outboard motor for the lake patrol boat and PLANNING & RESEARCH four in-car camera systems for new officers. The Planning and Research Section worked Capital equipment is defined as those assets throughout the year researching new with a value of more than $7,500 and a life equipment for various units and Divisions expectancy of at least two years. within the Department. Keeping up with the The Transfers portion of the Department FY latest technology and equipment enables 14/15 budget is $4,056,986; accounting for Officers to perform their job assignments in 18.31% of the total budget. Transfers are the the safest and most efficient manner possible. allocations from other City departments which One of the largest projects for this year provide services to the Police Department. The largest portion of these allocations is continues to be the replacement of the spent on Administrative Support and totals Department’s records management system. $2,719,333. The Police Department portion Sara Cobb, the Information Technology of the cost for Dispatch, Human Resources, Director for the City of Edmond, was selected Finance, Facility Maintenance and other as the Project Manager and she continues City departments is paid from this budget to work with Officer Bruce Leehan on this category. The Police Department Insurance endeavor. Countless hours of work and effort Assessment is also paid out of the Transfers have been spent on this project throughout and this year it totaled $354,765. The other 2014 and will continue until the system is areas of the Transfers cover the cost to implemented. maintain and replace the vehicle fleet. The Some of the other major research projects vehicle maintenance portion of the Transfers for the Planning and Research section this is $390,500 and the Fleet Lease Assessment year include: paid is $462,388. There was also a onetime • Various technology for the new public transfer of funds to the fleet fund for the safety center purchase of four additional police cars for • Replacement multipurpose antennas for new officers. patrol cars Although the Police Department’s budget • Replacement laptop computers for the is $22,150,835 the Department actually has department direct control of a much smaller portion of that total budget. Police Personnel Services • Body cameras expenses and allocations total $20,095,761 • Numerous requests for information from and accounts for 90.72% of the total budget. other agencies through the Benchmark Cities The remaining $2,055,074 or 9.28% of Group with whom we are a member the total budget is used to purchase the necessary supplies and services to operate the Department and provide law enforcement services to the residents of Edmond.

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2014 ANNUAL REPORT CAPTAIN LARRY CAMPBELL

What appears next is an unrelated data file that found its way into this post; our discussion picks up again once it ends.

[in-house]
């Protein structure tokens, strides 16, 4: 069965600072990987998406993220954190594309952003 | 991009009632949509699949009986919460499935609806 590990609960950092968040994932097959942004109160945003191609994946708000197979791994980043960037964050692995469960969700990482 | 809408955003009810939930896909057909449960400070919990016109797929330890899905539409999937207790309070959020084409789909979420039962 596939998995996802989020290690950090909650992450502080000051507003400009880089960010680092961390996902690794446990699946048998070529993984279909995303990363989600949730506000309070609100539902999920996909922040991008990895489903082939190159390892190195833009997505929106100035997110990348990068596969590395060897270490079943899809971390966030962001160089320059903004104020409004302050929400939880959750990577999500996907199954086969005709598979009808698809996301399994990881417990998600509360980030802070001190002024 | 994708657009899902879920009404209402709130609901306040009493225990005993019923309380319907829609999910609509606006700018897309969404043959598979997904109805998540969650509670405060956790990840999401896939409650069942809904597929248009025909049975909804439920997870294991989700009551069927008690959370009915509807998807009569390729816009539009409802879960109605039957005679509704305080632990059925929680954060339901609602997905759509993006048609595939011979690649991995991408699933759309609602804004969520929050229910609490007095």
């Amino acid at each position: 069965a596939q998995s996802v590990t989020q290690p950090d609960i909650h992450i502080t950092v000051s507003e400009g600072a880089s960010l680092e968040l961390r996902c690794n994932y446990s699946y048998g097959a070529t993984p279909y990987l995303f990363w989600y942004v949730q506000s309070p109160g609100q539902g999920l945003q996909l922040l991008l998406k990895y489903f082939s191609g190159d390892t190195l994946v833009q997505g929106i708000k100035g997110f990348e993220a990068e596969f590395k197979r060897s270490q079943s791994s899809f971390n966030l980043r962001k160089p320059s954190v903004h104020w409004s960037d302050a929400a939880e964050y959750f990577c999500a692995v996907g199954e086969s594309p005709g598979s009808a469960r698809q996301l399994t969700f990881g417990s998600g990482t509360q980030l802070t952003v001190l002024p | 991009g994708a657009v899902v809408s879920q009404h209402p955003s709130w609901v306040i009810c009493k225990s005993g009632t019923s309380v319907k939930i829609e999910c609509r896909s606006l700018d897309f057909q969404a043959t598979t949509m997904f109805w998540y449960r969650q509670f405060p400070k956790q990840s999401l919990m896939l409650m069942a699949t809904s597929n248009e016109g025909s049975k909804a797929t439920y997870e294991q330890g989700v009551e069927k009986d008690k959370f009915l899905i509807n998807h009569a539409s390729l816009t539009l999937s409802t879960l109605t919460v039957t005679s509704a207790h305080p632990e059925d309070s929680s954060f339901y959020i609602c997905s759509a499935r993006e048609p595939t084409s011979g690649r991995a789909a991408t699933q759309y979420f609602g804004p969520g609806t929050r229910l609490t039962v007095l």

BUDGET & PROFESSIONAL RESPONSIBILITY

CRIME ANALYSIS

The Crime Analysis and Intelligence Section responded to internal requests for information as well as from external sources such as City Council Members, City departments and others. Officer safety and intelligence bulletins were distributed to assist Officers in performing their duties.

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EDMOND POLICE DEPARTMENT CAPTAIN THERESA PFEIFFER

CRIMINAL INVESTIGATIONS DIVISION The Criminal Investigations Division is responsible for the follow-up investigation of criminal incidents that are reported to the Edmond Police Department. These investigations cover a wide range of crimes from simple property crimes to homicides, rapes, and other major crimes.

Investigators are trained on how to conduct interviews and interrogations, as well as, receive advanced training in the investigations of white-collar crime, cyber crime, sex crimes, crimes against children, auto theft, arson, and narcotics. CID also includes Technical Investigators, responsible for forensic crime scene investigation. Rockie Yardley and Melissa Taft perform full time TI duties and operate our digital imaging resources. The TI’s are supported by a trained cadre of patrol officers who also assist with TI duties. CID Supervisors reviewed more than 6,500 incident reports in 2014. More than 1,800 of those incidents reported to the Police Department were assigned to Detectives for further investigation. CID achieved a clearance rate of more than 36% for all assigned investigations. Each Detective carried an average caseload of 225 investigations in 2014. Our AFIX fingerprint ID system is now fully in operation. There are prints

from currently 12,023 known individuals and 502 unknown prints from crime scenes stored in our system. Having this database helps with solving multiple crimes that have the same suspect. In fact, a “hit” on a fingerprint helped to identify a suspect that committed 9 residential burglaries. In another case a print “hit” identified a suspect that broke into a vending machine. The suspect was surprised when later questioned about the burglary and confessed. 2014 was another successful year for investigations into crimes against children and cybercrimes. CID continued ICAC (Internet Crimes Against Children) investigations jointly with other agencies, to track and apprehend online predators. Cyberfraud and white-collar investigations continued in some cases with federal agencies into debt/credit card fraud, counterfeit checks, and internet scams. CID has two investigators assigned to federal task forces involving the Drug 6